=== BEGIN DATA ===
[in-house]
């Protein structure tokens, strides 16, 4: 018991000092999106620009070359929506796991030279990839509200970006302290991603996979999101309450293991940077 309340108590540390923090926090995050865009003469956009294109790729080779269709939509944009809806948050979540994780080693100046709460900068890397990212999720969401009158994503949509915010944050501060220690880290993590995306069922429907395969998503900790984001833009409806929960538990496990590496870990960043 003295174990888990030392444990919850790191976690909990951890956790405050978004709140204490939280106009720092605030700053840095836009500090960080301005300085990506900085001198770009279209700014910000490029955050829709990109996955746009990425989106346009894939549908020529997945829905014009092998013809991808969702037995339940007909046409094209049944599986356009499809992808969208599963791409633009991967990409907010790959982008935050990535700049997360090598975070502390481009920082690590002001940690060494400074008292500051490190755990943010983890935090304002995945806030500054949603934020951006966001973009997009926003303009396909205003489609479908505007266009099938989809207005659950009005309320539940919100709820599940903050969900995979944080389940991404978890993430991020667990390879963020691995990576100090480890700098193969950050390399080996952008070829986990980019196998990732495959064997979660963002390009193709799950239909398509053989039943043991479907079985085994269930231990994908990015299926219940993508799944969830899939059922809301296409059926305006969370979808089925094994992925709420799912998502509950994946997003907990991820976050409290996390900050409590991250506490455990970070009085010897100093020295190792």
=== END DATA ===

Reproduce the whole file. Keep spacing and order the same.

[in-house]
């Protein structure tokens, strides 16, 4: 018991000092999106620009070359929506796991030279990839509200970006302290991603996979999101309450293991940077 309340108590540390923090926090995050865009003469956009294109790729080779269709939509944009809806948050979540994780080693100046709460900068890397990212999720969401009158994503949509915010944050501060220690880290993590995306069922429907395969998503900790984001833009409806929960538990496990590496870990960043 003295174990888990030392444990919850790191976690909990951890956790405050978004709140204490939280106009720092605030700053840095836009500090960080301005300085990506900085001198770009279209700014910000490029955050829709990109996955746009990425989106346009894939549908020529997945829905014009092998013809991808969702037995339940007909046409094209049944599986356009499809992808969208599963791409633009991967990409907010790959982008935050990535700049997360090598975070502390481009920082690590002001940690060494400074008292500051490190755990943010983890935090304002995945806030500054949603934020951006966001973009997009926003303009396909205003489609479908505007266009099938989809207005659950009005309320539940919100709820599940903050969900995979944080389940991404978890993430991020667990390879963020691995990576100090480890700098193969950050390399080996952008070829986990980019196998990732495959064997979660963002390009193709799950239909398509053989039943043991479907079985085994269930231990994908990015299926219940993508799944969830899939059922809301296409059926305006969370979808089925094994992925709420799912998502509950994946997003907990991820976050409290996390900050409590991250506490455990970070009085010897100093020295190792």